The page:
Resident's shock after metal thieves stole copper piping from thirteen homes in Porthmadog.
North Wales police say that copper piping was stolen from thirteen houses in Porthmadog in the early hours of Saturday morning. Some residents have been left without hot water and heating.
Repairing the damage will cost hundreds of pounds and police are appealing for anyone who may have seen anything suspicious to contact them.
Every summer the Ffestiniog Railway opens itself up to a group of around 50 young volunteers. During the course of a week's work they get to learn just how hard it is to run the railway - as Rob Shelley reports.
Elgan Gruffydd Roberts has been spared a jail sentence and warned this was his last chance of escaping prison.
The 22 year old brother of murdered Ffion Wyn Roberts was arrested following further drunken misbehaviour and given a curfew, referral for bereavement counselling, and help with his drinking. He was also ordered to pay costs.
Ffion was murdered as she walked home at night in Porthmadog in April last year. Elgan has initially been held by police hunting the killer before Iestyn Davies was jailed for life after being convicted of her murder.
Hugh Napier started work at Penrhyn Quarry more than a hundred years ago - and today he got a new job as a tourist attraction.
Hugh is a steam train with a remarkable past that reveals one man's passion to restore him to life after being left to rot in a north Wales railway siding.
Today the train returned to service.
An historic steam train dating back to 1904 is up and running again in Porthmadog.
The former locomotive has been out of action since it stopped operating just over fifty years ago.
After it was donated to the Penryn Castle Industrial Railway Museum, curators started piecing together the engine's missing parts and now after years of restoration, the steam train has taken to the tracks once more.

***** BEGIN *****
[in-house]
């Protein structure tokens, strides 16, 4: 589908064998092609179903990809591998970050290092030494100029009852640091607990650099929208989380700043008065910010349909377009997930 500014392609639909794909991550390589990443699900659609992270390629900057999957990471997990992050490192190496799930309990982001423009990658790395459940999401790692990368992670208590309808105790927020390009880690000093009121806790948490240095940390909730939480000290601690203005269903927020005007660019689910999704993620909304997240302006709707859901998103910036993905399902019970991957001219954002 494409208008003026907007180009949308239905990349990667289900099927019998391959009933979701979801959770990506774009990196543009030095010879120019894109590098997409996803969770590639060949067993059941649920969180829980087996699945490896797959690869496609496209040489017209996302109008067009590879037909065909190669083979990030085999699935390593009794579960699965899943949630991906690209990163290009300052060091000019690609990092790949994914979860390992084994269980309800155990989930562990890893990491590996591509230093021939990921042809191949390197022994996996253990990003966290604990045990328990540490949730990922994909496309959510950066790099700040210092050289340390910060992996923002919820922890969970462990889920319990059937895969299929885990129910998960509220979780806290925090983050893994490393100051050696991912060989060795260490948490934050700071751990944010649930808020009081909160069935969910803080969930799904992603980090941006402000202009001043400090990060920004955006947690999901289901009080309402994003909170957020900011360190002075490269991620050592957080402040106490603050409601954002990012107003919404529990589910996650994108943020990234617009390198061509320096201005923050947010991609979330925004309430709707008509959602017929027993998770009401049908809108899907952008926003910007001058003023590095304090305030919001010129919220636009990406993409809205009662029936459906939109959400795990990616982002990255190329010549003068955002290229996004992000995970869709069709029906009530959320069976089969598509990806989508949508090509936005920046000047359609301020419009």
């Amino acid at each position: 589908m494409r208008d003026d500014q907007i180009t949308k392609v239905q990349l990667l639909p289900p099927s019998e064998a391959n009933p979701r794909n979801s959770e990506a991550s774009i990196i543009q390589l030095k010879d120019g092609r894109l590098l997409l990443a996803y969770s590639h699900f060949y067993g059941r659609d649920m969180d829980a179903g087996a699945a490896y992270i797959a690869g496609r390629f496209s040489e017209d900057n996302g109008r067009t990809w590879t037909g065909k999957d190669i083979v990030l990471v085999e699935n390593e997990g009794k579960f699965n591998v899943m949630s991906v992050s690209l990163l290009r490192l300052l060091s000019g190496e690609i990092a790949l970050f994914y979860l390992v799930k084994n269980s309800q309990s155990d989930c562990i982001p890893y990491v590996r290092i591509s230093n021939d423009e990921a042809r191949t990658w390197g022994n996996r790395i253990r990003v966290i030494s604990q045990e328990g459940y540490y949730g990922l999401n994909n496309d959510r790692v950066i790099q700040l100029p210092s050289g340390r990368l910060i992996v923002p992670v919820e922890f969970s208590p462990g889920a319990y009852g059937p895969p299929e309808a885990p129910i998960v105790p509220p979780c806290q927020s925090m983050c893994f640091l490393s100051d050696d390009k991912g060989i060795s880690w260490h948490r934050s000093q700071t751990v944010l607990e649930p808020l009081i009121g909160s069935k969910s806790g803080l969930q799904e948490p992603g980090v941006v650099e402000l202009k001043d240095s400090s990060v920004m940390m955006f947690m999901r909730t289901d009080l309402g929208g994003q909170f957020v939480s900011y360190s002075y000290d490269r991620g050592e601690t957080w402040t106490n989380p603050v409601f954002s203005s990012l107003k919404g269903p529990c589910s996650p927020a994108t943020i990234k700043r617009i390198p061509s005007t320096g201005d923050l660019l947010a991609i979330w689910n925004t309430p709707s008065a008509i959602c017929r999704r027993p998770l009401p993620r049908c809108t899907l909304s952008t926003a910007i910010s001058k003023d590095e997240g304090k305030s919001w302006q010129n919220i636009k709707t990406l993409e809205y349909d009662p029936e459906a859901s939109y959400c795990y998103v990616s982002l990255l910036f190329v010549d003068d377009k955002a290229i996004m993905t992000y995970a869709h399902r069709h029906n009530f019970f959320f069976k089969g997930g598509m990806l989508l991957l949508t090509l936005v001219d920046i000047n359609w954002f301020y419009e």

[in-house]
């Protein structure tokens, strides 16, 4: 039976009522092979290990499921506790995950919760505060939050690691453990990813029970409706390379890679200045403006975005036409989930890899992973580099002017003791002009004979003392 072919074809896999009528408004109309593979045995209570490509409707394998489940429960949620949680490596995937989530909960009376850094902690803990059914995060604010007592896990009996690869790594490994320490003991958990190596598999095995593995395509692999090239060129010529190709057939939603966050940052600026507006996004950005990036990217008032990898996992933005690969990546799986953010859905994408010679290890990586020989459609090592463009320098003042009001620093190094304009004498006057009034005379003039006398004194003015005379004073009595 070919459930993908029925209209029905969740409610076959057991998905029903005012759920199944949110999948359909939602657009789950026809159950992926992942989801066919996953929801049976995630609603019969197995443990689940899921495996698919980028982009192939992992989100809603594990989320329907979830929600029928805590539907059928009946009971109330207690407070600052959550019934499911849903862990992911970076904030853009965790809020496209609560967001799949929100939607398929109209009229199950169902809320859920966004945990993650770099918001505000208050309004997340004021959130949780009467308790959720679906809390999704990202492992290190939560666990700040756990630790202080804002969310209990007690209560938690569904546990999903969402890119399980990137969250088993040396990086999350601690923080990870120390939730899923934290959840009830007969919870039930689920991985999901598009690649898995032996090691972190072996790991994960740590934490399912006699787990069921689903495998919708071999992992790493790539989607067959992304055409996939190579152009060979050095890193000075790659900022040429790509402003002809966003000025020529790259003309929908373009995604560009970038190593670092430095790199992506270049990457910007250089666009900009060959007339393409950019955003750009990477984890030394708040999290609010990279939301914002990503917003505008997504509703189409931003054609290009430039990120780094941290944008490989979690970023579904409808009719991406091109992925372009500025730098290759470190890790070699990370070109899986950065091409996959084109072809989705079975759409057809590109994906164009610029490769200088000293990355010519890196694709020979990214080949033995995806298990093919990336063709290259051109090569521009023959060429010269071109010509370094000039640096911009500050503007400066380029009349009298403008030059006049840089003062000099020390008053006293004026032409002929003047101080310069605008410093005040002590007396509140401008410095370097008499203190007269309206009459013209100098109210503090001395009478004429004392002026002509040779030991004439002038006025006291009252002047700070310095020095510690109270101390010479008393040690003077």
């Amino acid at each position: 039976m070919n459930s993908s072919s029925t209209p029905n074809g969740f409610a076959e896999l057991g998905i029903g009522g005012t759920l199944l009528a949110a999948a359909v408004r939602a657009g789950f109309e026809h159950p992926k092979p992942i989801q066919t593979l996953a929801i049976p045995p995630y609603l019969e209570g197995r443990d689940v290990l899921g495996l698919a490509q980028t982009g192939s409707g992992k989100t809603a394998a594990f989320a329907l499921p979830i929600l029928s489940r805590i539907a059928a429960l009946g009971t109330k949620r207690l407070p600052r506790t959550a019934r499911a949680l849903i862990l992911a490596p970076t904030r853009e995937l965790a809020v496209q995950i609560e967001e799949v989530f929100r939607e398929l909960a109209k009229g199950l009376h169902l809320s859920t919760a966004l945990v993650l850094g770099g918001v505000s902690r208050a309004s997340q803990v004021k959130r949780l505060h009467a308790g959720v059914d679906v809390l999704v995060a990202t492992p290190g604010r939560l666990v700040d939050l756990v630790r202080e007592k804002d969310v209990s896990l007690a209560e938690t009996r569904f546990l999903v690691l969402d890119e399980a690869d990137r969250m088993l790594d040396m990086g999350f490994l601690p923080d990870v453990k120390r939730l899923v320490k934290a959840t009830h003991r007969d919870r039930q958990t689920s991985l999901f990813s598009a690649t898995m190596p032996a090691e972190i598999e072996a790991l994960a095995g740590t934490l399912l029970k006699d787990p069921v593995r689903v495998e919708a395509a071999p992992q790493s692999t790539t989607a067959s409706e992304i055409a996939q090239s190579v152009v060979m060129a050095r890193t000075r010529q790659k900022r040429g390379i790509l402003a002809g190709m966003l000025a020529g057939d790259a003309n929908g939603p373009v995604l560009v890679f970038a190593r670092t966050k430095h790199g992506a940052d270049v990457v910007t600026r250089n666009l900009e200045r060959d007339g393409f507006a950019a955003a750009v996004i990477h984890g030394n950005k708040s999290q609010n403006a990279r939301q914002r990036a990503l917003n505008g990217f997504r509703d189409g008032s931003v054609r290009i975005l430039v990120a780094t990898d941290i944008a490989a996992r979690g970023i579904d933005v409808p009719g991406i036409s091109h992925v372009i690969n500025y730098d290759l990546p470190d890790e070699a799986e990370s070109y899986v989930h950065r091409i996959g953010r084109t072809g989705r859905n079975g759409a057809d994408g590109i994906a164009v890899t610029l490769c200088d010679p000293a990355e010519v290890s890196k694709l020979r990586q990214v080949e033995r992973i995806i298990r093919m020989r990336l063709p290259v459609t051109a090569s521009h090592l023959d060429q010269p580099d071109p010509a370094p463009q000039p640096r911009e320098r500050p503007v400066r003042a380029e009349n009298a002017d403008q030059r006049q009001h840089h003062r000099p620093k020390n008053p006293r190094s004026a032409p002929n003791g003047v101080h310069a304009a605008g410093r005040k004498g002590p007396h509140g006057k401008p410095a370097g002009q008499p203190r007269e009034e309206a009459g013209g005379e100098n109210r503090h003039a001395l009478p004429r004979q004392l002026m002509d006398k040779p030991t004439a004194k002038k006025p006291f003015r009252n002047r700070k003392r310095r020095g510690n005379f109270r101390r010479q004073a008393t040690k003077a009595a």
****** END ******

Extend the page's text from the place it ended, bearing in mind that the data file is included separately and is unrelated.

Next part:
Attending the rededication service to the Hugh Napier at Ffestiniog and Welsh Highland Railway's Harbour Station in Porthmadog, today was 82 year-old Gareth Williams.
It is the first time he has seen the engine in full steam since it was retired in 1954.
Hugh Napier - not an aristocrat as the name suggests, but a short black steam engine - cost six hundred and forty pounds to build (but then that was in 1904).
Today for the first time in fifty eight years, and looking brand new, he travelled back into Gwynedd under his own steam. A crowd of hundreds were at the Ffestiniog Railway's Porthmadog station to see him off.
A project to restore a 108-year-old steam locomotive into working condition has been completed.
The engine - named the Hugh Napier - started work at Penrhyn Quarry in 1904 and was decommissioned in 1954, where it was abandoned and left on a railway siding.
It avoided being sent for scrap and was donated to the Penrhyn Castle Industrial Railway Museum in 1966.
Former quarryman Iorwerth Jones and the team at the museum spent many years collecting the parts necessary to make the Hugh Napier run again. Although Mr Jones died before he could see the project completed, he left a comprehensive list of the required parts behind.
Today, the restored engine will be unveiled and re-named in a ceremony at the Ffestiniog and Welsh Highland Railway.
Police in Porthmadog are looking for thieves who broke into a disused chapel and stole lead pipes and alloy organ tubes. Capel y Garth, in Bank Place, has been stripped of metals sometime over the last six weeks.
North Wales Police are appealing for any information about the occupants of a dark blue BMW, who were seen acting suspiciously in the evening of Saturday 3 March.